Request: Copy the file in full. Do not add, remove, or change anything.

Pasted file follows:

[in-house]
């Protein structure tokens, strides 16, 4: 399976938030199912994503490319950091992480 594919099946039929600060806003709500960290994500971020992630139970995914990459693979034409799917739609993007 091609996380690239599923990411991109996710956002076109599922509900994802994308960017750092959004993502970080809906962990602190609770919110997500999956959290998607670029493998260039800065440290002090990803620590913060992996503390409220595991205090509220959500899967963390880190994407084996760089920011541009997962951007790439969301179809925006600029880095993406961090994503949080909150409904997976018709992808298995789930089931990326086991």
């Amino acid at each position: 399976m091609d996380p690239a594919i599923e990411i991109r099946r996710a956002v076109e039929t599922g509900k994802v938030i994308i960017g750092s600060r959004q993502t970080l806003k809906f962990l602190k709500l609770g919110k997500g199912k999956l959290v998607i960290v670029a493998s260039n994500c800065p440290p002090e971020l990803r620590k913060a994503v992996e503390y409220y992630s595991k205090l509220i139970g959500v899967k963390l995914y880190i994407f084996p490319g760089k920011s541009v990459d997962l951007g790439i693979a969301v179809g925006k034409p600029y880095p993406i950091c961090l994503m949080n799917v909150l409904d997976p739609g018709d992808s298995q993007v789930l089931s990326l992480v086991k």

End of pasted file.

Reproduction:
[in-house]
């Protein structure tokens, strides 16, 4: 399976938030199912994503490319950091992480 594919099946039929600060806003709500960290994500971020992630139970995914990459693979034409799917739609993007 091609996380690239599923990411991109996710956002076109599922509900994802994308960017750092959004993502970080809906962990602190609770919110997500999956959290998607670029493998260039800065440290002090990803620590913060992996503390409220595991205090509220959500899967963390880190994407084996760089920011541009997962951007790439969301179809925006600029880095993406961090994503949080909150409904997976018709992808298995789930089931990326086991």
């Amino acid at each position: 399976m091609d996380p690239a594919i599923e990411i991109r099946r996710a956002v076109e039929t599922g509900k994802v938030i994308i960017g750092s600060r959004q993502t970080l806003k809906f962990l602190k709500l609770g919110k997500g199912k999956l959290v998607i960290v670029a493998s260039n994500c800065p440290p002090e971020l990803r620590k913060a994503v992996e503390y409220y992630s595991k205090l509220i139970g959500v899967k963390l995914y880190i994407f084996p490319g760089k920011s541009v990459d997962l951007g790439i693979a969301v179809g925006k034409p600029y880095p993406i950091c961090l994503m949080n799917v909150l409904d997976p739609g018709d992808s298995q993007v789930l089931s990326l992480v086991k």